The reduction in loan loss provisions and, to a lesser extent, the lowering of operating costs contributed to the increase in profitability, which, for the main Italian banks, was just under that of the major European banks. Services relating to the placement of corporate securities provided a small contribution to income.
The downsizing of branch networks continued: the number of employees and branches declined, helping to contain operating costs. The process mainly regarded the five leading banking groups. In the first few months of 2019, the structure of the banking sector changed significantly following the reform of the cooperative credit banks: the number of banks not belonging to a group fell by more than two thirds.
Banks increased their investments in Italian government securities in the first half of the year. The fall in government bond prices was reflected in a decrease in the value of capital; the effect was mitigated by an increase in the share of securities valued at amortized cost.
Institutional investors' funding was lower than that of the previous year, largely on account of the decline in investment fund subscriptions. The reduction also concerned individual savings plans (piani individuali di risparmio, or PIRs).
 Since the spring of 2018, conditions on the Italian financial markets have reflected the heightened uncertainty surrounding economic and fiscal policies; in the last part of the year, they were also affected by the lower growth outlook at global level.
The sovereign risk premium, measured by the yield spread between Italian and German ten-year bonds, rose markedly; this increase was transmitted to the cost of bond funding for Italian firms and banks, which grew significantly. Tensions on the government securities market eased in the last quarter of 2018, after the Italian government reached a budget agreement with the European Commission. Share prices fell considerably during the year, especially bank shares, consistently with the euro-area trend.
In the first few months of 2019, conditions improved on the Italian financial markets, as they did in the other main advanced countries, benefiting from the Federal Reserve's less restrictive stance and the ECB's intention to maintain highly expansionary monetary conditions for longer.
However, share and bond prices started to decline significantly in May, affected by the increase in investors' risk aversion.
As a result of the uncertainty surrounding the macroeconomic outlook and future economic policies, in the first few months of 2019 the sovereign risk premium remained above the level recorded at the start of 2018; volatility stayed high on the government securities market.
Special focus: Tourism in Italy: numbers and development potential
 In Italy, the tourism sector contributes significantly to GDP, more than in France and Germany and similarly to Spain. Compared with the first half of the 1990s, against a backdrop of a significant expansion in the sector at global level, Italy has seen its market share decline more markedly compared with the other main international destinations. However, since 2010 there have been promising signs of a recovery in foreign inflows, which further strengthened over the past two years.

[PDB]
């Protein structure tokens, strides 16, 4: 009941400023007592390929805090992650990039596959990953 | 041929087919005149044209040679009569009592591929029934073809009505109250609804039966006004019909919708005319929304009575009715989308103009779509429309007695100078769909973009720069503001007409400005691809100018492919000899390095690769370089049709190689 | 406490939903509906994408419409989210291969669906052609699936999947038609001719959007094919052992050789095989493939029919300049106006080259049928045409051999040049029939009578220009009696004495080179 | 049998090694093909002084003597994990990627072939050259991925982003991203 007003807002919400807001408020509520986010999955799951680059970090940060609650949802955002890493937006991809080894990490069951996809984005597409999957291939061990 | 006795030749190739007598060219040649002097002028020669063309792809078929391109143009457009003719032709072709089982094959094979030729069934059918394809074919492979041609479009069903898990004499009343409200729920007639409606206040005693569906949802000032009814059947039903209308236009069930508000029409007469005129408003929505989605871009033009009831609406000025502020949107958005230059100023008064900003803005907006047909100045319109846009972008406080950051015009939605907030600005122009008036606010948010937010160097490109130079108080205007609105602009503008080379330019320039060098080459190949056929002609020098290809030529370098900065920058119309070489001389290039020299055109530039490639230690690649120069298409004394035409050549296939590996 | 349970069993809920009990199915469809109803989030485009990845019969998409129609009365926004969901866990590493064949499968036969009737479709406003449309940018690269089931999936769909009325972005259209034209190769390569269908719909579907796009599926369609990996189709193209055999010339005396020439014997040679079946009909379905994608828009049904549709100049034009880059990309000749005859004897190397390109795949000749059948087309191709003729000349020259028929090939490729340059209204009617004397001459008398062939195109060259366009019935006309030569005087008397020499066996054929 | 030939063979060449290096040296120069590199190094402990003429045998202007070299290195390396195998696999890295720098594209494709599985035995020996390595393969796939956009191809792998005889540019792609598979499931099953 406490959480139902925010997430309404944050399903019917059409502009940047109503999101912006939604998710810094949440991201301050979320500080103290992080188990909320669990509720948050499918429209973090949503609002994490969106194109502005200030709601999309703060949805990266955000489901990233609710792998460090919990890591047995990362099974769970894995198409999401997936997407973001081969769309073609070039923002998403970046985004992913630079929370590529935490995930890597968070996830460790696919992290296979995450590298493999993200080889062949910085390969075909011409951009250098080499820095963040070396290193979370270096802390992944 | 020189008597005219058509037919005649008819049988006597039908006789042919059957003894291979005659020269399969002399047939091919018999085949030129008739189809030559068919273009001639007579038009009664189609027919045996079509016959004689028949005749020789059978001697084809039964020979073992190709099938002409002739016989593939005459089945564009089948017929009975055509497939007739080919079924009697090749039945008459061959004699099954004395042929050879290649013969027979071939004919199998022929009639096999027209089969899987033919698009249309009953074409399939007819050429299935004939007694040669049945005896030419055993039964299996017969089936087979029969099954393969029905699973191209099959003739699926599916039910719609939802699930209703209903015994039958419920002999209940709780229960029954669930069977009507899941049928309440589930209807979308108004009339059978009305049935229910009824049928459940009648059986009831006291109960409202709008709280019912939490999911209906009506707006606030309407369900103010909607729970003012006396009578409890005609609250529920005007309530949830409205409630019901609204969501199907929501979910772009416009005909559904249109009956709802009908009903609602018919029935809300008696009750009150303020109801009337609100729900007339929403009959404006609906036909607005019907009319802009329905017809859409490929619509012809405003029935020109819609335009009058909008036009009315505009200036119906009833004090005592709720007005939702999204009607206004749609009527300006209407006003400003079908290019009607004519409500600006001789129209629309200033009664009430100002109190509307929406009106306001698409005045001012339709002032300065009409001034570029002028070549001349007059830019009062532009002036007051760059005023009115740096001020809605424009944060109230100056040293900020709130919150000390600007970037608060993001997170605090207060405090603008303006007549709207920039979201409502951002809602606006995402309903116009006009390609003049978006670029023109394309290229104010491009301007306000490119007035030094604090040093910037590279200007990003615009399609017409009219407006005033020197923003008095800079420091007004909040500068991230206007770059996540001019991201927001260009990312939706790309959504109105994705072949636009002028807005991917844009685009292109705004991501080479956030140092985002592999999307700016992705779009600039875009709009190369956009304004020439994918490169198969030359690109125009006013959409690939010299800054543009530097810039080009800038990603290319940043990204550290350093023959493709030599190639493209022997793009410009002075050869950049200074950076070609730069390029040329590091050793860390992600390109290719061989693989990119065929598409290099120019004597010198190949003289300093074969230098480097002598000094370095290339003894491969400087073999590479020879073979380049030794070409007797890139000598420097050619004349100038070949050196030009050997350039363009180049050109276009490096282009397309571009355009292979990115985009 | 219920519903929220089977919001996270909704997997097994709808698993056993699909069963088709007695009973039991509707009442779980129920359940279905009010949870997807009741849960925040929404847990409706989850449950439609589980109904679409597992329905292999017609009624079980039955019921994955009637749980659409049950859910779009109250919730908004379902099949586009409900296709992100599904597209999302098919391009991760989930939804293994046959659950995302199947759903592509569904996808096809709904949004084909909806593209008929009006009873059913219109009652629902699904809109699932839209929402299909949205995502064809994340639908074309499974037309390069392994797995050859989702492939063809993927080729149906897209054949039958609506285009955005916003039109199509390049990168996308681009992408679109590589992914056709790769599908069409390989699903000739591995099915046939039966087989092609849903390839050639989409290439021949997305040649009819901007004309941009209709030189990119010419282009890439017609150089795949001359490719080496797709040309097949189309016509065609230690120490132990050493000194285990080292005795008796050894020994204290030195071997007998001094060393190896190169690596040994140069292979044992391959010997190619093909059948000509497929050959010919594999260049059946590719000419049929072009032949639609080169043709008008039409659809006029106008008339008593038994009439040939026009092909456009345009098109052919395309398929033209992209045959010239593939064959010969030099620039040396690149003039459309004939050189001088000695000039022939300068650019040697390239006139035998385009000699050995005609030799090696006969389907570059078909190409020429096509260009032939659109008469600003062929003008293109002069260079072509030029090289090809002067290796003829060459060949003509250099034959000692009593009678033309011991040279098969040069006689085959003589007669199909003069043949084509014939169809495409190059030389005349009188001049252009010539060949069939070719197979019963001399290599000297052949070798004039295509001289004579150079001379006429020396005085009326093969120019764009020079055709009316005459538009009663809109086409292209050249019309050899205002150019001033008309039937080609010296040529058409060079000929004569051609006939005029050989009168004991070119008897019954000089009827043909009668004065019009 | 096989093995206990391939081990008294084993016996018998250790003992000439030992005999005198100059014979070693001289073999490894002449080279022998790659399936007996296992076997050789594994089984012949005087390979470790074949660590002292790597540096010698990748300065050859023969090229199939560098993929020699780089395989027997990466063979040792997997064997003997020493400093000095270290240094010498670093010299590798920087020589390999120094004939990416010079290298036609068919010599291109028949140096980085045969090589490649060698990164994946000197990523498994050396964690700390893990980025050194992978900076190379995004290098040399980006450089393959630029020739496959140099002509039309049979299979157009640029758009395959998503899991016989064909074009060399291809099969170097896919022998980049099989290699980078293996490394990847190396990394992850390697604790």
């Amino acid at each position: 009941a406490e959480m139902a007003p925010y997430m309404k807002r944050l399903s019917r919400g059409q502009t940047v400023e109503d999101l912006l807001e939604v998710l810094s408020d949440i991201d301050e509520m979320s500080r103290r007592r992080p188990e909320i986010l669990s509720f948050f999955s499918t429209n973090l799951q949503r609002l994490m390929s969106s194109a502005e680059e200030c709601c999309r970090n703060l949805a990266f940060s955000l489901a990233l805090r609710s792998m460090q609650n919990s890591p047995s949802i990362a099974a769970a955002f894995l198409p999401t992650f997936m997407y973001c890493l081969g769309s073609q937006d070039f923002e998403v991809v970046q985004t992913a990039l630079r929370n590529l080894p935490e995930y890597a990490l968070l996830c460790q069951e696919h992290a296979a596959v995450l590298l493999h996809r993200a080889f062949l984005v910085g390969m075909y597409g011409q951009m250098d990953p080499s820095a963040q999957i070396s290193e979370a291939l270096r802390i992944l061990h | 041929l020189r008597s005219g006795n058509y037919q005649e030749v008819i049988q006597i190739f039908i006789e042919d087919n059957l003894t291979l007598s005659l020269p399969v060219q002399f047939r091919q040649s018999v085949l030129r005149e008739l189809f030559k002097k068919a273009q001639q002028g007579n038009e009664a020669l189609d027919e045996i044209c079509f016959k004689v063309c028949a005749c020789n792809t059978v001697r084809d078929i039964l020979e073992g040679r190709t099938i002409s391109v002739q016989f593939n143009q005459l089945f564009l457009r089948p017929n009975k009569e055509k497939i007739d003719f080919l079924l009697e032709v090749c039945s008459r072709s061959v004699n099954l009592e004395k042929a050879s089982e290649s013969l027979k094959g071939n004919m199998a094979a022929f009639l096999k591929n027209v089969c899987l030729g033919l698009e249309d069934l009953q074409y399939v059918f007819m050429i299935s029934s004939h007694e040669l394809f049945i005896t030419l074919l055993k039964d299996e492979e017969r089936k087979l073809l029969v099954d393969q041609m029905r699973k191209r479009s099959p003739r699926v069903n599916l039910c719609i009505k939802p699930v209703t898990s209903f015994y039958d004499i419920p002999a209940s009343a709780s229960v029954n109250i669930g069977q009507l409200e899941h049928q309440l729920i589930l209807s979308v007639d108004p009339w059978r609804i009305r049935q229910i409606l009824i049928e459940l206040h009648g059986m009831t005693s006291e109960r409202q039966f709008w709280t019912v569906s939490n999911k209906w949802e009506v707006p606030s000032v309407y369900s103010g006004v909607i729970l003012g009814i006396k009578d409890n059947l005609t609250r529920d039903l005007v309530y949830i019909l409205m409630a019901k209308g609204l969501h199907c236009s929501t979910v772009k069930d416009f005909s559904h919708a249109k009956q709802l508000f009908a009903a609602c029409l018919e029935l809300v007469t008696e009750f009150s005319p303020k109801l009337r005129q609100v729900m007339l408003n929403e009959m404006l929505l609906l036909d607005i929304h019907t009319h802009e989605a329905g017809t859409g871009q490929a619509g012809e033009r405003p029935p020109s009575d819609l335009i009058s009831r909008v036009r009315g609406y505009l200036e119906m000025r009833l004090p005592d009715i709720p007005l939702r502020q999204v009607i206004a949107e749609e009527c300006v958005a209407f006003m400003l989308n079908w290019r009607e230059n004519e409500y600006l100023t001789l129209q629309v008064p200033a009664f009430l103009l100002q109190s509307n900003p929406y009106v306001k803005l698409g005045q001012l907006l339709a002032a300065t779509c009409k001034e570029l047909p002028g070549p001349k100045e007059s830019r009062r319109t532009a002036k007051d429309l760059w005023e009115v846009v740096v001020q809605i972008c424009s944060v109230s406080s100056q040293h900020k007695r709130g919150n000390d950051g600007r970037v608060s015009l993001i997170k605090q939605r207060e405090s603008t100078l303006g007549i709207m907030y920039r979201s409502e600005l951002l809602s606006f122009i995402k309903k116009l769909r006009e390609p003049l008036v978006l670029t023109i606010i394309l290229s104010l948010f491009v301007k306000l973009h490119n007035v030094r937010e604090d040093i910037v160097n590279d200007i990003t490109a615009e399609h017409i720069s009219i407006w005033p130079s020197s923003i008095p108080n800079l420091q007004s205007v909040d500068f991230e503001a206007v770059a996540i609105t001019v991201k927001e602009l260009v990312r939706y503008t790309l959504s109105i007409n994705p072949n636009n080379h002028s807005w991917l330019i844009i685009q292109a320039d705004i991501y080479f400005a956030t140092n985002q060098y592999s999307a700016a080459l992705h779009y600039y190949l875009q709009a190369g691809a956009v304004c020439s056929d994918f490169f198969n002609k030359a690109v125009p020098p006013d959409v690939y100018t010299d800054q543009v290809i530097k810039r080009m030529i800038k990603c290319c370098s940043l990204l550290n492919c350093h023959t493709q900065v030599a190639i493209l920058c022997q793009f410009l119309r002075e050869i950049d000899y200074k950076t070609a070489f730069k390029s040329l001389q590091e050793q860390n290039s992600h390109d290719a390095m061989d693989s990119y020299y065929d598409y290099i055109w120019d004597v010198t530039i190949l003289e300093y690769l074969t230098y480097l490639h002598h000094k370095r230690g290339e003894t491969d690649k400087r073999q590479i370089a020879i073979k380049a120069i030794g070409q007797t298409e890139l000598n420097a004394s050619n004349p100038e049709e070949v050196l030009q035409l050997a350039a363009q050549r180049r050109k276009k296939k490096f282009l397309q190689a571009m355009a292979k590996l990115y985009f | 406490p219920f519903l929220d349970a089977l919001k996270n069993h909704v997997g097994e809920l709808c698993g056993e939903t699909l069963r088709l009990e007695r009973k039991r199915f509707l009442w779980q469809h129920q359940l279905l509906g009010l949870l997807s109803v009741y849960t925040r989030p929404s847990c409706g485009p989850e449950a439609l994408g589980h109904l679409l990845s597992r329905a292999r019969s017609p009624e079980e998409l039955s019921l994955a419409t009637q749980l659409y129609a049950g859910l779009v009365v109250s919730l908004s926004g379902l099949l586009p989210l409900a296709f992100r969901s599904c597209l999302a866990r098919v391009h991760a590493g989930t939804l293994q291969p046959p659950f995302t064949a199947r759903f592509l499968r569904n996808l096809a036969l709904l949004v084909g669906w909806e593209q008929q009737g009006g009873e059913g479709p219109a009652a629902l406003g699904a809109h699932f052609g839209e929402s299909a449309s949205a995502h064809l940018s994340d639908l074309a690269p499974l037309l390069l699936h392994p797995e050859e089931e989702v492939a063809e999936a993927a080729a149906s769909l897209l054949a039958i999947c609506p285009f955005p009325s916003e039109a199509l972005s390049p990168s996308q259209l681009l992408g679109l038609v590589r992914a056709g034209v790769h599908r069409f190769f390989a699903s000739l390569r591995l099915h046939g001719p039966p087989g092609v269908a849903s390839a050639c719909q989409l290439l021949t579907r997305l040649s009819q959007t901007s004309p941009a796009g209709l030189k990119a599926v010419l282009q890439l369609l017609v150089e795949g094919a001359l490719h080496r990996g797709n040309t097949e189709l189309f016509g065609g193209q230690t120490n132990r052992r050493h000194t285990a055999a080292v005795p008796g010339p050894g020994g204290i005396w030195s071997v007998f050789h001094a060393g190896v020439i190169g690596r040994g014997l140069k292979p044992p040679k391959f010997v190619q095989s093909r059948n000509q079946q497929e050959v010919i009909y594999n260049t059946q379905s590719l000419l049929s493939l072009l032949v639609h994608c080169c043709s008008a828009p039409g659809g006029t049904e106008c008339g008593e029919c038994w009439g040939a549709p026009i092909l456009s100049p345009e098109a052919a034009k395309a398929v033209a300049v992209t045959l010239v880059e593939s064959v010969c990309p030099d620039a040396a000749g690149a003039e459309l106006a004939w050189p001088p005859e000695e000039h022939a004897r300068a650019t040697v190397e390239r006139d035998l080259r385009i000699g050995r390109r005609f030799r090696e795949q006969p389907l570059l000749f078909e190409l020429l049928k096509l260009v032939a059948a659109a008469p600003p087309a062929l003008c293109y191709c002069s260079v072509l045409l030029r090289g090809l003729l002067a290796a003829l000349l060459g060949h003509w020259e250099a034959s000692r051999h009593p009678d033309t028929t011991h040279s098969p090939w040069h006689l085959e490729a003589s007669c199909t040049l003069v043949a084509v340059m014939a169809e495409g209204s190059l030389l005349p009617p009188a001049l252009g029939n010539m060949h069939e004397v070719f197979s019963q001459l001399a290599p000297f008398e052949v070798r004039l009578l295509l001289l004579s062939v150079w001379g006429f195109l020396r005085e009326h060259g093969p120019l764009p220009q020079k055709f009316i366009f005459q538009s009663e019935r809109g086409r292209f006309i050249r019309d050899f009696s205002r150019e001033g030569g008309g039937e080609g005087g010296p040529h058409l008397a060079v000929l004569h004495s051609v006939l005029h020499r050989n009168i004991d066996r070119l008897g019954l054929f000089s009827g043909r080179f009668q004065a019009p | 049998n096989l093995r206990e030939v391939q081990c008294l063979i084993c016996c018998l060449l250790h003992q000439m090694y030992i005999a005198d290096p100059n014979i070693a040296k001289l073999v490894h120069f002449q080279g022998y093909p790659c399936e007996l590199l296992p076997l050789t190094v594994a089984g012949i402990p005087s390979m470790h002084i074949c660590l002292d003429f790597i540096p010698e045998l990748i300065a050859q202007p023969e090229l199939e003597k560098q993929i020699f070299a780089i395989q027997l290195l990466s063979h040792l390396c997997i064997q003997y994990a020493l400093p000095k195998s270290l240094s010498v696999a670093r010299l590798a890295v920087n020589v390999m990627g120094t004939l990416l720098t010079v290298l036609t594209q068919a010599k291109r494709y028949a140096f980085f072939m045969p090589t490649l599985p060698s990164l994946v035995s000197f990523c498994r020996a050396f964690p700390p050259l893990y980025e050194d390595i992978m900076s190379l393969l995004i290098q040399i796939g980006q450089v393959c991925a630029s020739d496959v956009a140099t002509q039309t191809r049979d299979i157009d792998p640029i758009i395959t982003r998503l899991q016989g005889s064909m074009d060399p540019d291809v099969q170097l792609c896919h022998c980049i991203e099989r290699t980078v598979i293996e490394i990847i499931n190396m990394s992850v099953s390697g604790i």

Tourism spending is not evenly distributed across tourism resources: accordingly, some areas are under-visited while others risk over-crowding. The regions in the North-East and in the Centre receive most of the international inflows; the largest share of Italian tourists are concentrated in the regions in the North-East. The tourism sector is less developed in the South, where the number of tourists remains limited, especially foreign tourists.
Tourism demand is becoming increasingly complex and elaborate. However, the key drivers remain cultural in nature, strengthening Italy's competitive advantage by virtue of its extensive artistic heritage and rich history. Whether the sector is able to grow further will largely depend on Italy's ability to capitalize on these resources.
The supply of tourist accommodation, which is more fragmented than in other countries, is starting to evolve, also thanks to the appearance of online reservation channels, which help to increase the number of non-hotel accommodations and accelerate the process of improving the quality of hotel structures.
To fully realize its tourism potential, Italy must overcome its development gaps, especially in relation to employee skills and transportation infrastructure; the low priority attributed to the sector by national policies must also be addressed.
Special focus: Public investment
 According to the available estimates, an increase in public investment expenditure is capable of having a significant macroeconomic impact, the size of which depends on how efficiently the resources are used. The impact is higher in the presence of favourable monetary conditions and in the absence of negative repercussions on the sovereign risk premium.
In Italy, public investment expenditure has decreased markedly since the start of the crisis; in proportion to GDP, it has fallen below the levels recorded in the main European countries. This is due to the decline in resource allocation and to expenditure-related operational difficulties. The available indicators point to a lag in Italy's infrastructural endowment that is partly caused by poor spending decisions and inefficiency in the performance of public works, especially in the South. This reflects the inadequate regulatory framework and weak technical skills on the part of the public entities in planning and carrying out public projects.
In recent years, wide-ranging reforms have been passed to improve the efficiency of investment expenditure. However, many measures (such as those concerning the qualification of contracting authorities, the technical and financial plans, and the quality of proposed projects) have still not come into effect or have yet to be fully implemented. Measures aimed at accelerating the completion of public works, if not accompanied by greater transparency in the administrative process and suitable levels of professionalism on the part of the contracting authorities, may increase the risk of corruption and the inefficient allocation of resources.